Nothing ruins the feeling of receiving a bonus at work than knowing you have to pay taxes on it.
Although bonuses are taxed any other type of income, there are a few things you can do to make sure you keep as much as possible. SmartAsset.com breaks down what you need to know about lowering your taxes on your next bonus, but first, you should understand that these strategies work by either reducing your gross income or increasing your deductions.
Contribute To Your Retirement Account
Tax-deferred retirement accounts are one of the easiest ways to avoid income taxes on your work bonus. Since contributing to a retirement vehicle such as a 401(k) or IRA lowers your gross income, it also reduces your tax burden.
The restrictions for various accounts change yearly. For 2020, you can contribute up to $19,500 to your 401(k), or between $6,000 and $7,000 to your IRA, depending on your age. Keep in mind that contributions to Roth IRAs are not tax-deductible.
Contribute To A Health Savings Account
Does your current health insurance policy have a high deductible? If so, you could qualify for health savings account (HSA) contributions. The amount that you contribute to an HSA is equal to how much you reduce your total income.
With an HSA, you can also withdraw funds to cover eligible medical costs without paying taxes, making this one of the best ways to avoid paying taxes on your bonus. Like 401(k)s and IRAs, you can only contribute so much to an HSA each year. This year, the limit is $3,500 for individuals and $7,000 for families.
These strategies might be well and good, but what if you’ve already reached your contribution limit? Or, what if receiving the bonus this year puts you in a higher tax bracket? In that case, you might consider asking your employer to wait until January to give you the bonus.
Whether you receive it now or in January, you will eventually have to pay taxes on this bonus. However, deferring compensation at least lets you postpone that tax bill for another year.
Make A Charitable Contribution
Do you itemize your deductions? If so, donating to charity is one way to lower your income — and your taxes. You could double up on and make one large donation for this year and next year, or contribute up to half of your adjusted gross income to an eligible charity.
Pay Medical Expenses
Do you itemize your deductions and also have a few medical expenses your insurance company didn’t cover? Then you may consider using your bonus to cover them. However, keep in mind that unreimbursed costs like these must make up 10% of your adjusted gross income to write them off your taxes.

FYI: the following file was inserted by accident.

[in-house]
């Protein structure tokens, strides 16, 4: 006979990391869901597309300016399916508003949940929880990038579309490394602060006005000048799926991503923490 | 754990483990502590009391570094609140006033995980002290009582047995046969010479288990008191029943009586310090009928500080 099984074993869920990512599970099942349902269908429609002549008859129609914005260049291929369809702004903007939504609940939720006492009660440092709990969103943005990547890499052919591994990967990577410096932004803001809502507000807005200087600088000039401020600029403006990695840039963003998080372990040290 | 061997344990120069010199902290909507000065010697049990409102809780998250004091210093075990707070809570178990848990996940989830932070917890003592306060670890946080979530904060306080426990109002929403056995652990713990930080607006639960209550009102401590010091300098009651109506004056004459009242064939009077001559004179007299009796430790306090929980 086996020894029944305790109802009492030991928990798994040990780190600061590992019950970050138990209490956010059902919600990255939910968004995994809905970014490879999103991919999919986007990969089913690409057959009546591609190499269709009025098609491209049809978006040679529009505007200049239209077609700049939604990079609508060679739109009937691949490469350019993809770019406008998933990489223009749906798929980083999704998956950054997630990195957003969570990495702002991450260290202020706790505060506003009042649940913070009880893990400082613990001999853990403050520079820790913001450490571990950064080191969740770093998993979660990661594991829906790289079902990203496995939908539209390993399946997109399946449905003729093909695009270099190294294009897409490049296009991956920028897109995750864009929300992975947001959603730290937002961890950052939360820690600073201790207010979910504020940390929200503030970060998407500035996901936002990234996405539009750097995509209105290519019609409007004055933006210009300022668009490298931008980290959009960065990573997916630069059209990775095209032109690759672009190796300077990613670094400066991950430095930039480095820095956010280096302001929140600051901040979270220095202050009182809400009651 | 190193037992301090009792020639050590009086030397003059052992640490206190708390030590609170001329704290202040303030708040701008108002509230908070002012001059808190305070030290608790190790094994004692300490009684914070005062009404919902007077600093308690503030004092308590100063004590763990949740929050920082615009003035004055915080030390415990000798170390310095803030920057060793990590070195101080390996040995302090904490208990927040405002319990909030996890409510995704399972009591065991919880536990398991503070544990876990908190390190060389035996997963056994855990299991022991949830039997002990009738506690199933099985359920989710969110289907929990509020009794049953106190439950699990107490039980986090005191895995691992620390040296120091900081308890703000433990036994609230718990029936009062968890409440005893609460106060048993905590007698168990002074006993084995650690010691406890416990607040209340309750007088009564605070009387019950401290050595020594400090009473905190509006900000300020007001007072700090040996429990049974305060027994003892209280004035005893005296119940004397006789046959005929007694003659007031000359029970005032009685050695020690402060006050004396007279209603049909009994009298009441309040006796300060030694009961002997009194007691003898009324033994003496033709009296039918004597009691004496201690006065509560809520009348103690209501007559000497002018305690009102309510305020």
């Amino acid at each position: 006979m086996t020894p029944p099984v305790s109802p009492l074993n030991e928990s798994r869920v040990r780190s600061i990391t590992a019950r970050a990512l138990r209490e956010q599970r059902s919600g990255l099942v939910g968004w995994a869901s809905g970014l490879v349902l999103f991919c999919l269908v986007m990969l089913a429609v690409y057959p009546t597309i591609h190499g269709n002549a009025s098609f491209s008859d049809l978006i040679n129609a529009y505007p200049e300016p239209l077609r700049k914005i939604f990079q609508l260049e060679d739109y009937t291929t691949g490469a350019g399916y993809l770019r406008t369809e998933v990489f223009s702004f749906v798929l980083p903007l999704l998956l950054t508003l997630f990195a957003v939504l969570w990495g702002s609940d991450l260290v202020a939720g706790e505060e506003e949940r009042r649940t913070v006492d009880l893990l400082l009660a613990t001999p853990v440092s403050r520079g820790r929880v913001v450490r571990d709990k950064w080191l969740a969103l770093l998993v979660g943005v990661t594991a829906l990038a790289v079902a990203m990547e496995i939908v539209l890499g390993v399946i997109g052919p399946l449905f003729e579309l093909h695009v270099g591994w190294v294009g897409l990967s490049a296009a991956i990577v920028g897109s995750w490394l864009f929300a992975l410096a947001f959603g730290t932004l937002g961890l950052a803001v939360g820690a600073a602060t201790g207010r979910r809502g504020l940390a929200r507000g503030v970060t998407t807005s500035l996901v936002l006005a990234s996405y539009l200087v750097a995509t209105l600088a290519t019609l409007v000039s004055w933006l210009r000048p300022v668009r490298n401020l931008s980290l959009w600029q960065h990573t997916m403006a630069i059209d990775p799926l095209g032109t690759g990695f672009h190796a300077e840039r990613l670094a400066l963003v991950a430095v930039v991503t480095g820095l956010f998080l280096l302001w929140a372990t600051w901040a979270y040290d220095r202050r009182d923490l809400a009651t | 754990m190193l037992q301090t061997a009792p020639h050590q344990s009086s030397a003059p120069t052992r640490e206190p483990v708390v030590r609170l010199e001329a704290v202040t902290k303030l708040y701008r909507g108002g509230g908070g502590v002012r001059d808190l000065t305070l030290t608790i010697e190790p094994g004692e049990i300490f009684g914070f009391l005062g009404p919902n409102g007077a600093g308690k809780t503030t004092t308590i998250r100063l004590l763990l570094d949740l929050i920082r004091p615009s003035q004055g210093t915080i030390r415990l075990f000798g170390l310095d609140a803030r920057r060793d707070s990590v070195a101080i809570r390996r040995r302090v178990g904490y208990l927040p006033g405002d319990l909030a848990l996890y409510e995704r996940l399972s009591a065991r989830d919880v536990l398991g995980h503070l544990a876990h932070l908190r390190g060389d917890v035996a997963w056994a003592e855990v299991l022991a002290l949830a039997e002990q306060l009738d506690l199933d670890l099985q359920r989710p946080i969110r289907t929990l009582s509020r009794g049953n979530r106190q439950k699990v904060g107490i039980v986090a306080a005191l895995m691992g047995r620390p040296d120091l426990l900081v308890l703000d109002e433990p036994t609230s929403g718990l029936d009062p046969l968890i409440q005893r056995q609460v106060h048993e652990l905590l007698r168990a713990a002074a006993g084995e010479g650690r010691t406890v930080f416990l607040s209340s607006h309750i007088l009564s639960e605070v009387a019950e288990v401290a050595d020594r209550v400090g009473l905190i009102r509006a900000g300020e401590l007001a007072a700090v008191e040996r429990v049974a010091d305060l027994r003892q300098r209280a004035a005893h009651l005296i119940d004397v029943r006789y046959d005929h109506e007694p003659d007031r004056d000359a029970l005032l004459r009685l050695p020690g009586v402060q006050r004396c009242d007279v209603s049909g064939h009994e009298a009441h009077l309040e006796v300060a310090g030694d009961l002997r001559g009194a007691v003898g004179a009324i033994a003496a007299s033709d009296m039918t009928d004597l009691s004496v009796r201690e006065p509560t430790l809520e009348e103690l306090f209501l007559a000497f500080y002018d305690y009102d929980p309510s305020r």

Ask For A Non-Financial Bonus
You can’t pay taxes on a bonus if you don’t receive it at all. In this case, you could ask your boss to give you a non-financial bonus, like switching to remote work or a more flexible schedule.
If your employer agrees, make sure the non-financial bonus is genuinely tax-exempt. Some things, such as additional paid vacation hours, can count as a financial bonus.
Supplemental Vs. Regular Pay
How your employer pays your bonus can significantly affect how much taxes you pay on it. If the bonus is included in your standard paycheck, it will be subject to regular income taxes. But if you receive it as a standalone check, it is taxed at 22%.
Typically, you pay fewer taxes on supplemental income. You could consider asking your employer to send the bonus as a separate check. Of course, everyone is different, and how well this strategy works depends on your financial circumstances.
Bonuses of any kind are taxed like the rest of your earnings. These methods could help you lower your taxes so you can keep as much of that money as possible. But, keep in mind that most of these require reducing your gross income or increasing your deductions, which may offset the benefit. Talk to your employer about your benefits and see if you can work something out in your favor.
- Hendricks, Mark. “How to Avoid Paying Taxes on a Bonus Check.” Yahoo! Finance, Yahoo!, 19 Nov. 2020, finance.yahoo.com/news/avoid-paying-taxes-bonus-check-142810777.html.